Gyms are full of people who have figured out that the natural course for one's youthful physique is downward. It's the same with our cars. Vinyl dries out and gets brittle. So far, there are no Botox or collagen injections for that. Suspension parts start clunking, seals begin leaking, and the engine loses its performance. Grecian Formula, Hair Club, and Viagra won't fix any of that. The remedy is regular maintenance and some quality time with your toolbox every once in a while. That'll keep your car in good condition.
But if you want better than good, you'll have to do what Charlie Mornout does. Charlie practices continuous improvement on his Corvette. He's owned a long string of Corvettes, ranging from '67 to '89, but this '73 is a long-term keeper. Charlie bought it in 1988 from the second owner. The car came with a pretty good tale. "According to the second owner," Charlie tells, "the first owner was a GM plant manager in Dayton, Ohio. The story was that the first owner and his friend ordered '73 Corvettes-he ordered a coupe and his friend ordered this convertible. When the cars came in, they traded."
It's no secret that Chevrolet was dealing with some pretty serious quality control issues then, and this roadster was no exception. "The paint was so bad that they repainted the car at the dealer's body shop," Charlie recalls. The color was Mille Miglia Red, and somebody at that body shop must have known what they were doing because that respray has lasted to this day. You might say that was the first of the car's continuous improvements.
As delivered, the Corvette had a geeky 190hp 350. That was OK for a while, but it wasn't long before Charlie, with his continuous improvement plan, began searching for more power. In 1990, he pulled the engine and gave it a thorough rebuild to stock specifications. That was good enough for a few more years, but he was after more. In 1997, he added Tuned Port Injection to the engine topside, and a year later, a 700R4 automatic overdrive transmission. That kept him satisfied for a few more years, but soon Charlie was back looking for more power.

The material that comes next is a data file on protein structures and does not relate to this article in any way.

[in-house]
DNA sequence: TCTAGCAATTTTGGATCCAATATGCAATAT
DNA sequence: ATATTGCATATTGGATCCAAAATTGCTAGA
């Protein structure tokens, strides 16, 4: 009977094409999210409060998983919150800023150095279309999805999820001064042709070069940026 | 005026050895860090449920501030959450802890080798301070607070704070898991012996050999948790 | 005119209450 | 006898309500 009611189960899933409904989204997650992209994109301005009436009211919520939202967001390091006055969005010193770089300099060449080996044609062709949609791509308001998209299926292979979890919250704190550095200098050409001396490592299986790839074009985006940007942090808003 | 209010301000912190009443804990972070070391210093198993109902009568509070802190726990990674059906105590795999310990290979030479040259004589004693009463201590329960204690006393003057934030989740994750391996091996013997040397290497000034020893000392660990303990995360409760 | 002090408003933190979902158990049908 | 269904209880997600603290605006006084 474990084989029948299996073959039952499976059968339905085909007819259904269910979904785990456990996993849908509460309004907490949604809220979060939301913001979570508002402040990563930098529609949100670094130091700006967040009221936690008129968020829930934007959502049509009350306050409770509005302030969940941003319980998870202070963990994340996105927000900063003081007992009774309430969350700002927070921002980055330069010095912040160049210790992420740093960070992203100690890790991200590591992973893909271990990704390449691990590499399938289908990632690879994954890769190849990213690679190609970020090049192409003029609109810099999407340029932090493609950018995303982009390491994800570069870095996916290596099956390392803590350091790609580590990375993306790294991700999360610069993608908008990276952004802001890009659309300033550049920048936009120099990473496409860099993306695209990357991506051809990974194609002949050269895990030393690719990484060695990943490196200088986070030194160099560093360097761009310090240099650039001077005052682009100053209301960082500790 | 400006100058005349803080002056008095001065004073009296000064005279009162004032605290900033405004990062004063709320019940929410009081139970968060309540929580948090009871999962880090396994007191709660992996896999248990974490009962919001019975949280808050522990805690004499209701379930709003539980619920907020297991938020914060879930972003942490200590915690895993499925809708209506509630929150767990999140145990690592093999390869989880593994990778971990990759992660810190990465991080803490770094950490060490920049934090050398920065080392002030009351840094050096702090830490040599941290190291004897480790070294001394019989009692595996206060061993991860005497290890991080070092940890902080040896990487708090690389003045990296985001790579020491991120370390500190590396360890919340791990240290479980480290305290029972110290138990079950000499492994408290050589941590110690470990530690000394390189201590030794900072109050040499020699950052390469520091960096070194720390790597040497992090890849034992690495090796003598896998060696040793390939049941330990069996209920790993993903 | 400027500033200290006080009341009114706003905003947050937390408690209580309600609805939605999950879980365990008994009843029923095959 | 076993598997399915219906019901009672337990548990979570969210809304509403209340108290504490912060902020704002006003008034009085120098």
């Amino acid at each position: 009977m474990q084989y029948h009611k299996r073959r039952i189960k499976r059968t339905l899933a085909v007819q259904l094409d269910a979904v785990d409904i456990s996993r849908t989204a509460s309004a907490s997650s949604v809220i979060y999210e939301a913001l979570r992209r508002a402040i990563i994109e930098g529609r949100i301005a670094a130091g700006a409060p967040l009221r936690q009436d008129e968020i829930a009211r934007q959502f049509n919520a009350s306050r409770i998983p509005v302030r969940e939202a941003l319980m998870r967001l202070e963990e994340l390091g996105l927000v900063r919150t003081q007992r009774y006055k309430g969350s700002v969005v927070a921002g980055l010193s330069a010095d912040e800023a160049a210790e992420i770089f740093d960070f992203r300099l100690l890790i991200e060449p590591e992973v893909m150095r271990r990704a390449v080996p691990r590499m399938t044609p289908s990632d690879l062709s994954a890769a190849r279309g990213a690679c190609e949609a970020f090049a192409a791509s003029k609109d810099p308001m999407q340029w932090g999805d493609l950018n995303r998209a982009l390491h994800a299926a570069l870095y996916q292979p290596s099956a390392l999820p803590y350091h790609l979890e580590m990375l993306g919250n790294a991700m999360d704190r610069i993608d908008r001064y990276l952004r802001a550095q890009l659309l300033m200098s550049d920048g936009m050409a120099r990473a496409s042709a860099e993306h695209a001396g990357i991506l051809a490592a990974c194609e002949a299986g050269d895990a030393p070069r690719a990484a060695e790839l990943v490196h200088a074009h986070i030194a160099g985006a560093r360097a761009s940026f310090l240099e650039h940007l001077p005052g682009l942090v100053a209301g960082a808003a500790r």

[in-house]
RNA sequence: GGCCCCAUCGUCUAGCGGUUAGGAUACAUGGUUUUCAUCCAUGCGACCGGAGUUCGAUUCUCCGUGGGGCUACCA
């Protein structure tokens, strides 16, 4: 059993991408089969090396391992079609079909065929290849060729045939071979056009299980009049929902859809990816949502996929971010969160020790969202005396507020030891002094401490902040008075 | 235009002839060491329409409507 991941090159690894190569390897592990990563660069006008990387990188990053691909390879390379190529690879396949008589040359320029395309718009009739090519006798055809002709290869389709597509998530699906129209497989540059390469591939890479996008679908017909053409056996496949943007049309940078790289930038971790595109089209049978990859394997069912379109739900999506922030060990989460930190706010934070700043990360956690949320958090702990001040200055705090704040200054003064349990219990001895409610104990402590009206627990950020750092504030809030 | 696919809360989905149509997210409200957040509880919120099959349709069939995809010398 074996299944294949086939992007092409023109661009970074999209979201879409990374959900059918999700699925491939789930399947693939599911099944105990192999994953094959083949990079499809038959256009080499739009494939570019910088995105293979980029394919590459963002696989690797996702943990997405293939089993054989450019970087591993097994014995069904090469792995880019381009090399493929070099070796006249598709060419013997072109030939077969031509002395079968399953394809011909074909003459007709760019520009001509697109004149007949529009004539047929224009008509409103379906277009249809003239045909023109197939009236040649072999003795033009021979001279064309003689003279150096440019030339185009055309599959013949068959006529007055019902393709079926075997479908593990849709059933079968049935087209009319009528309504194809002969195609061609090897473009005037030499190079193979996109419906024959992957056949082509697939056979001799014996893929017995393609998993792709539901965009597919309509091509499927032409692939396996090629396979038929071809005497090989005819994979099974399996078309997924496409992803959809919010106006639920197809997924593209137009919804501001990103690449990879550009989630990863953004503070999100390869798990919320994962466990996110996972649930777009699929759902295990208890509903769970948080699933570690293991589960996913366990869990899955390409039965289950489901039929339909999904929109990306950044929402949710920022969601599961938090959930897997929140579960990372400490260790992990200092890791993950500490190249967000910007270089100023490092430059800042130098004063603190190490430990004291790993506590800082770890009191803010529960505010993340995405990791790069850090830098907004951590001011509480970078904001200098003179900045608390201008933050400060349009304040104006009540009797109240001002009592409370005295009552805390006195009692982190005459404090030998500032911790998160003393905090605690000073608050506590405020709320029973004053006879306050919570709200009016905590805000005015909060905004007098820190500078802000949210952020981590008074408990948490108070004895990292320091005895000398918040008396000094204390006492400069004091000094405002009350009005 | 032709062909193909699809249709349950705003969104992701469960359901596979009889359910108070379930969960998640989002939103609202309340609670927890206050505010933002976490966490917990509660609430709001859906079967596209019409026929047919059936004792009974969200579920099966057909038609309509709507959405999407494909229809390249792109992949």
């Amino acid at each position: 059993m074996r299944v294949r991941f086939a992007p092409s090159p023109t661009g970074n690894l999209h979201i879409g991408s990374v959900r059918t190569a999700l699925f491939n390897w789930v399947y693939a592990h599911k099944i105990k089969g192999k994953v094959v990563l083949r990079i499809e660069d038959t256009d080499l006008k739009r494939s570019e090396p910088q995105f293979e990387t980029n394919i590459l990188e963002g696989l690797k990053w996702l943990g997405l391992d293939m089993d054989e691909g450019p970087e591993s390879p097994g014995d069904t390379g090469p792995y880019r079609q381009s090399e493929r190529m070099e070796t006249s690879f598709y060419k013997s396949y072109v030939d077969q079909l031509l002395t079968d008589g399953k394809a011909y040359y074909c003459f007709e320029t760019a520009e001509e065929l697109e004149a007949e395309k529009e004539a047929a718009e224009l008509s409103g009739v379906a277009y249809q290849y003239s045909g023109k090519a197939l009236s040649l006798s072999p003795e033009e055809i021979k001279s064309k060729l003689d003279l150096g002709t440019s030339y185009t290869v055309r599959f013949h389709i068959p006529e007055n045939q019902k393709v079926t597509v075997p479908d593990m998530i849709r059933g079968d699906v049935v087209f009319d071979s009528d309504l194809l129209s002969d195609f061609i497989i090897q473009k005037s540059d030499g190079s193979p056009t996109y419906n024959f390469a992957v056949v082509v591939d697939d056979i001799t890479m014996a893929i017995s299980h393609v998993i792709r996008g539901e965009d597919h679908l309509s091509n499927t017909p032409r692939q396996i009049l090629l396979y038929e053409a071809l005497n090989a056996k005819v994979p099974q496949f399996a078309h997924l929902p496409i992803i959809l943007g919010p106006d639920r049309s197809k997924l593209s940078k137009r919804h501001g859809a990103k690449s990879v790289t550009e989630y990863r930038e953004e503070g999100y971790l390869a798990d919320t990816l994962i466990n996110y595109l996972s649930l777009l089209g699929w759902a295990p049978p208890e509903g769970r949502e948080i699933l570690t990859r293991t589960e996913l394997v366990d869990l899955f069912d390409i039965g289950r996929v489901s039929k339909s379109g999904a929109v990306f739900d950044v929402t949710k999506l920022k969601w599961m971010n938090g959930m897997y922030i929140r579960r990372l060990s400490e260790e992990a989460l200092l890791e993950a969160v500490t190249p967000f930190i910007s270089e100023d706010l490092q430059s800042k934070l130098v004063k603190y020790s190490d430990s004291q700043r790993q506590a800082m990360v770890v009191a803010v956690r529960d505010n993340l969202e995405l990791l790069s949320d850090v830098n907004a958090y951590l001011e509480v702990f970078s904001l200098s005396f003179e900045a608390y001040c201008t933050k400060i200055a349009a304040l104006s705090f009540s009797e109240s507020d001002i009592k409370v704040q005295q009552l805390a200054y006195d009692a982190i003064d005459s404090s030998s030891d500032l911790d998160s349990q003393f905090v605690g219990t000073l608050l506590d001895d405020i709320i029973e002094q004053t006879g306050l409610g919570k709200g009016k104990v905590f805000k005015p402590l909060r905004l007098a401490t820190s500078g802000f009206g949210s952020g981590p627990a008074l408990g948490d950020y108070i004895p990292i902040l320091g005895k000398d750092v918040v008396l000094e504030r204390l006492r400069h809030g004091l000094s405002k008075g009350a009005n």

"The car never ran like I wanted it to, so in 2005, I bought a '02 LS1 and 4L60E engine/transmission off eBay for $3700," Charlie says. "It had only 27,000 miles on it, and its 325 hp were still fresh." Working nights and weekends, Charlie hit it. "I did most of the work myself in about four months," he remembers. A lot of the needed parts were already on board because of the earlier TPI installation. When Charlie needed help, he called his buddy Chris Petris. At the end of those four months, the Corvette was transformed from a mild cruiser to a serious powerhouse.
The Vette wasn't built to be a race car, so Charlie doesn't have dragstrip timeslips to quote from, but he does know that the '73 now runs like he likes, and it's cured his itch to shop for a C5. He also sold the original lo-po 350. "It's never going back in," Charlie says since the car was not built as a concours show car. He drives to many shows in the Midwest and always has a blast out on the open road. "I've had my share of trophies and thrown my share of trophies away. I'm just into having fun now," Charlie says with a smile.
One of Charlie's favorite shows was FunFest 2006, where his car was honored by judge and CF Performance Techline columnist Dave Emanuel. Driving the updated '73 is a constant pleasure. The 4L60E automatic overdrive transmission is beautifully matched to the engine's output, and the 3.08:1 Posi-traction differential gives the sleek roadster long legs. "The car is fun to drive, gets a lot of attention wherever it goes, and gets 25 mpg on the highway and 18 in the city," Charlie says. It rolls on 17x8 Torque-Thrust wheels and 255/45 17 Kumho tires. Bilstein shocks dampen the ride.
There are so many different ways to go when rebuilding a Corvette. Some people like the wild, chromed-to-the-max show-stoppers with extraordinary paint jobs and radical mods. Some want a funny car tube chassis with gigantic wrinkle-wall slicks, flip-top body, and enough horsepower to bend time and space. But Charlie isn't into either of those extremes. "I like the power of the new ones, but I like the looks of the old ones," he says. It's a recipe that's affordable, D-I-Y achievable, practical, and so much fun to drive that you just can't wait to get back in and drive it again. Isn't that the essence of Corvette's appeal?
Charlie's '73 is built from updated Corvette parts so it retains its essential Corvette DNA. It's what Corvette engineers would have built in 1973 if they would have had the parts.
While we respect meticulous restorations, we also have a great respect for every stone chip in the lacquer paint, every splattered bug on the windshield, and every happy memory Charlie has racked up over the last 18 years and 116,000 miles. Even for a car dedicated to continuous improvement, building a Corvette you just love to drive is hard to improve upon.